We would rather not go down that road. In fact, through our program we will do everything we can to help our residents meet the requirements and, most importantly, lift themselves out of poverty. As long as a resident is making a sincere effort, they will retain their housing benefit. Yes, it is hard, and in many cases the odds are stacked against those residents willing to do the difficult work required to become self-sufficient. But it should not be acceptable for people to say that they won't even try. The current system not only lets them sit on the sidelines, it encourages it.
On any given day, the media report on public housing or other benefits for those in need. Invariably, the narrative includes how much is spent and how much more could be achieved if only the elected officials and taxpayers would open their hearts and wallets. That's an old answer, and the wrong one. For half a century we've debated how much to spend. If money were the answer, we would long ago have solved our social ills.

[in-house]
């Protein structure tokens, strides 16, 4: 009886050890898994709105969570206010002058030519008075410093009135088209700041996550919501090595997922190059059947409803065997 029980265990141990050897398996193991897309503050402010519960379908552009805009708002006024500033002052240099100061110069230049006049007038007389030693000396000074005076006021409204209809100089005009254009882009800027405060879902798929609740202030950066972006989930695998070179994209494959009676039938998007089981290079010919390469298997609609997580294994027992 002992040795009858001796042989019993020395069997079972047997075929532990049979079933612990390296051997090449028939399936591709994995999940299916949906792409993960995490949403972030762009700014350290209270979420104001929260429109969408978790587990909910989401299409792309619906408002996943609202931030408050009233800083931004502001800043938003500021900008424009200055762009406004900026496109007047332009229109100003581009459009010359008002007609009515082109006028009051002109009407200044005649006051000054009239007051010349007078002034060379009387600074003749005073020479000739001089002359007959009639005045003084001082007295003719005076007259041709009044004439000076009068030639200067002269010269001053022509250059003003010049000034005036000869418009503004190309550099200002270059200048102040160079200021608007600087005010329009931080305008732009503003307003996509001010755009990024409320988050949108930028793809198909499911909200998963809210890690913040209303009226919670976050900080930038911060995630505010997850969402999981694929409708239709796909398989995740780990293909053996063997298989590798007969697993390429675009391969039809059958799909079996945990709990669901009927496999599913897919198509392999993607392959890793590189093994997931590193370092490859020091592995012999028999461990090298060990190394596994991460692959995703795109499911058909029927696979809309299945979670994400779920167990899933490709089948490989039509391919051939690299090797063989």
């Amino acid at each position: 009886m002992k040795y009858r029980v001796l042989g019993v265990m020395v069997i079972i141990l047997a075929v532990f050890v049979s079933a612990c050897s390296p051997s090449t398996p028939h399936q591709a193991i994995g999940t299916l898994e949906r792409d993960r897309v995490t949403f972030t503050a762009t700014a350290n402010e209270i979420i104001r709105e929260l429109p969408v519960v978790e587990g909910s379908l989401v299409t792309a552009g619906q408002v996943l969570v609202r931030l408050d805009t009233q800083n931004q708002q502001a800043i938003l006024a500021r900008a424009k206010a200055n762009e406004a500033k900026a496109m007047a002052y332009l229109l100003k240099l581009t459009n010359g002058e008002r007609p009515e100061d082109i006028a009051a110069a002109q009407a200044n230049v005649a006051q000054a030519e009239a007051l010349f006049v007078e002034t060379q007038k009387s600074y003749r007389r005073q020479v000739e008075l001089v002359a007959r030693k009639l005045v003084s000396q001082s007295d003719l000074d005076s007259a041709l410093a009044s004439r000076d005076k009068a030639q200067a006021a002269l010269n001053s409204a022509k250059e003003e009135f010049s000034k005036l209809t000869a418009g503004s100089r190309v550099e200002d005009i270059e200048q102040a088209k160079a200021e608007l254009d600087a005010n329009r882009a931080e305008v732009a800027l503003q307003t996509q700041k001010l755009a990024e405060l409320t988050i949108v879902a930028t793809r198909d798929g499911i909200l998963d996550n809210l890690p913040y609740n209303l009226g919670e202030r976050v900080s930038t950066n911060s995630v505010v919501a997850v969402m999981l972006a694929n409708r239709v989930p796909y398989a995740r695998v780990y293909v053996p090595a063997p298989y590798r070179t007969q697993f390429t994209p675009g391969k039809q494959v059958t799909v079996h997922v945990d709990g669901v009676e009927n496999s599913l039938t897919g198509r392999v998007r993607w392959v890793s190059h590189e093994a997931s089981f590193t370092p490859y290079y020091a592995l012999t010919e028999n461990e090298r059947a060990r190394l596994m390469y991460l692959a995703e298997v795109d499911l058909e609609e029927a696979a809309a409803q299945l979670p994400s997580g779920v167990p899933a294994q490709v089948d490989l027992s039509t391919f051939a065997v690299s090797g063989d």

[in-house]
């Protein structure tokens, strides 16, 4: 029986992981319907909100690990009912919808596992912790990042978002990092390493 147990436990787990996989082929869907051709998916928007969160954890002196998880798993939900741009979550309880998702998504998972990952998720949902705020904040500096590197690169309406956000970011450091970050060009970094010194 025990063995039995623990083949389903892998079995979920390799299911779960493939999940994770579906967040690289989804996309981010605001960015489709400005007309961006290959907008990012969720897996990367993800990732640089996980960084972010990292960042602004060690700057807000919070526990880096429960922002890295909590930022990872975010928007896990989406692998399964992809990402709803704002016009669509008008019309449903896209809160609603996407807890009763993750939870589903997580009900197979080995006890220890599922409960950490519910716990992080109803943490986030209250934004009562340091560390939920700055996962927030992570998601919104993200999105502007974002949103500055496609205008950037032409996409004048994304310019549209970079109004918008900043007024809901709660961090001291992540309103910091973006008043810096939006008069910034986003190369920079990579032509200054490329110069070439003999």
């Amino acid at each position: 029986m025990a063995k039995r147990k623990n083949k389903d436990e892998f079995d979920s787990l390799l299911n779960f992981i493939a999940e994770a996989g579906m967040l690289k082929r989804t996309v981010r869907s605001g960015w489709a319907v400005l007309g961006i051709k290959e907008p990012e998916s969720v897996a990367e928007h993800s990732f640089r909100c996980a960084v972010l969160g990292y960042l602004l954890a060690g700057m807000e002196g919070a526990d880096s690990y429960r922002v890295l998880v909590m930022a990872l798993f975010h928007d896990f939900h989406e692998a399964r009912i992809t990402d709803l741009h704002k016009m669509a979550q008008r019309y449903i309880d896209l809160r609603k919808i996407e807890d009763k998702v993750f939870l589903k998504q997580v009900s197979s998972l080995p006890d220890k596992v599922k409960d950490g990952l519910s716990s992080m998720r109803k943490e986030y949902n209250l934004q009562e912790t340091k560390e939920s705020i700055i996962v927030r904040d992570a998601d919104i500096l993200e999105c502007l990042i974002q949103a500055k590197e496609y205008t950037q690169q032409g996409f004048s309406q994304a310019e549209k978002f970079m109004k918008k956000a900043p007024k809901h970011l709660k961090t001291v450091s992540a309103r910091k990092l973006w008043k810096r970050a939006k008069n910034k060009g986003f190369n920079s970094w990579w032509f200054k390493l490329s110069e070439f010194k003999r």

Recipients of public assistance need to work hard to help lift themselves out of the poverty that has faced their families for generations. At the same time, these recipients need to be aided by equally hardworking case managers who will guide recipients along a path which, for them, has been wholly unchartered.
Rather than the failed system we have had in place for decades, I invite anyone to come to Worcester and see a model that is actually helping the people it serves. The results speak for themselves.
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VOICES is curated by the Governing Institute, which seeks out practitioners and observers whose perspective and insight add to the public conversation about state and local government. For more information or to submit an article to be considered for publication, please contact editor John Martin.